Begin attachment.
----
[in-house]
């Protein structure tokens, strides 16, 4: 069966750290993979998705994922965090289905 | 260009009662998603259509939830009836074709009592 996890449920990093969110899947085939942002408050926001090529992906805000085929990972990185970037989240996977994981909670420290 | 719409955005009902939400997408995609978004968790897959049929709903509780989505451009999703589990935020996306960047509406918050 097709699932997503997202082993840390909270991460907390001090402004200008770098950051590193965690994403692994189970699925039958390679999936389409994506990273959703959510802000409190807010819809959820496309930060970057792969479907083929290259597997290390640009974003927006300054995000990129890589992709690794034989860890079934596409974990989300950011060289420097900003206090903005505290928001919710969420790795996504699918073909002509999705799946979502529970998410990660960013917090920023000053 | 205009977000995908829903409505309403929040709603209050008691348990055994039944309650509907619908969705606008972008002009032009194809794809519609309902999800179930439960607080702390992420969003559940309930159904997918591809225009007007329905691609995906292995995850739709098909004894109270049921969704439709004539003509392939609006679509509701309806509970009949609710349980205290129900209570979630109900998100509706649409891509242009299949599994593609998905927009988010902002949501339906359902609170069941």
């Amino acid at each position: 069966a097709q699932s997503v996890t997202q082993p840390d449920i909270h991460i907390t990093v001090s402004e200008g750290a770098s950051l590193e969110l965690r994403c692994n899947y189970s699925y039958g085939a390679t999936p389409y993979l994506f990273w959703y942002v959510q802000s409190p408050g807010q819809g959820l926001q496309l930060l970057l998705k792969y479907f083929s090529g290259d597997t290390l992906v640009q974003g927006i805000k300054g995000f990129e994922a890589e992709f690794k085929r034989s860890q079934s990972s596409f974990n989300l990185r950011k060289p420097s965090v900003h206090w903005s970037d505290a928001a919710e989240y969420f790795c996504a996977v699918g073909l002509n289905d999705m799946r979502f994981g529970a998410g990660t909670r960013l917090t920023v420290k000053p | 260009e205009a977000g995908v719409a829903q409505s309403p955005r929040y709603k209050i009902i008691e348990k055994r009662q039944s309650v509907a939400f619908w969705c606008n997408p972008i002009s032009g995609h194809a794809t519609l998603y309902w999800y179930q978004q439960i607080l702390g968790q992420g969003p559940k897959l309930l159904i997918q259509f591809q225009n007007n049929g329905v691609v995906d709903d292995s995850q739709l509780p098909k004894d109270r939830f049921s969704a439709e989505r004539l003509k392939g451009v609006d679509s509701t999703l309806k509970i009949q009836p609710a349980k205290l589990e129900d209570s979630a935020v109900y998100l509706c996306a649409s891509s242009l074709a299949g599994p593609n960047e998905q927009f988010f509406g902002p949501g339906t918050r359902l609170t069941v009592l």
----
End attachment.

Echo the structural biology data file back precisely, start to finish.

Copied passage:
[in-house]
């Protein structure tokens, strides 16, 4: 069966750290993979998705994922965090289905 | 260009009662998603259509939830009836074709009592 996890449920990093969110899947085939942002408050926001090529992906805000085929990972990185970037989240996977994981909670420290 | 719409955005009902939400997408995609978004968790897959049929709903509780989505451009999703589990935020996306960047509406918050 097709699932997503997202082993840390909270991460907390001090402004200008770098950051590193965690994403692994189970699925039958390679999936389409994506990273959703959510802000409190807010819809959820496309930060970057792969479907083929290259597997290390640009974003927006300054995000990129890589992709690794034989860890079934596409974990989300950011060289420097900003206090903005505290928001919710969420790795996504699918073909002509999705799946979502529970998410990660960013917090920023000053 | 205009977000995908829903409505309403929040709603209050008691348990055994039944309650509907619908969705606008972008002009032009194809794809519609309902999800179930439960607080702390992420969003559940309930159904997918591809225009007007329905691609995906292995995850739709098909004894109270049921969704439709004539003509392939609006679509509701309806509970009949609710349980205290129900209570979630109900998100509706649409891509242009299949599994593609998905927009988010902002949501339906359902609170069941």
């Amino acid at each position: 069966a097709q699932s997503v996890t997202q082993p840390d449920i909270h991460i907390t990093v001090s402004e200008g750290a770098s950051l590193e969110l965690r994403c692994n899947y189970s699925y039958g085939a390679t999936p389409y993979l994506f990273w959703y942002v959510q802000s409190p408050g807010q819809g959820l926001q496309l930060l970057l998705k792969y479907f083929s090529g290259d597997t290390l992906v640009q974003g927006i805000k300054g995000f990129e994922a890589e992709f690794k085929r034989s860890q079934s990972s596409f974990n989300l990185r950011k060289p420097s965090v900003h206090w903005s970037d505290a928001a919710e989240y969420f790795c996504a996977v699918g073909l002509n289905d999705m799946r979502f994981g529970a998410g990660t909670r960013l917090t920023v420290k000053p | 260009e205009a977000g995908v719409a829903q409505s309403p955005r929040y709603k209050i009902i008691e348990k055994r009662q039944s309650v509907a939400f619908w969705c606008n997408p972008i002009s032009g995609h194809a794809t519609l998603y309902w999800y179930q978004q439960i607080l702390g968790q992420g969003p559940k897959l309930l159904i997918q259509f591809q225009n007007n049929g329905v691609v995906d709903d292995s995850q739709l509780p098909k004894d109270r939830f049921s969704a439709e989505r004539l003509k392939g451009v609006d679509s509701t999703l309806k509970i009949q009836p609710a349980k205290l589990e129900d209570s979630a935020v109900y998100l509706c996306a649409s891509s242009l074709a299949g599994p593609n960047e998905q927009f988010f509406g902002p949501g339906t918050r359902l609170t069941v009592l």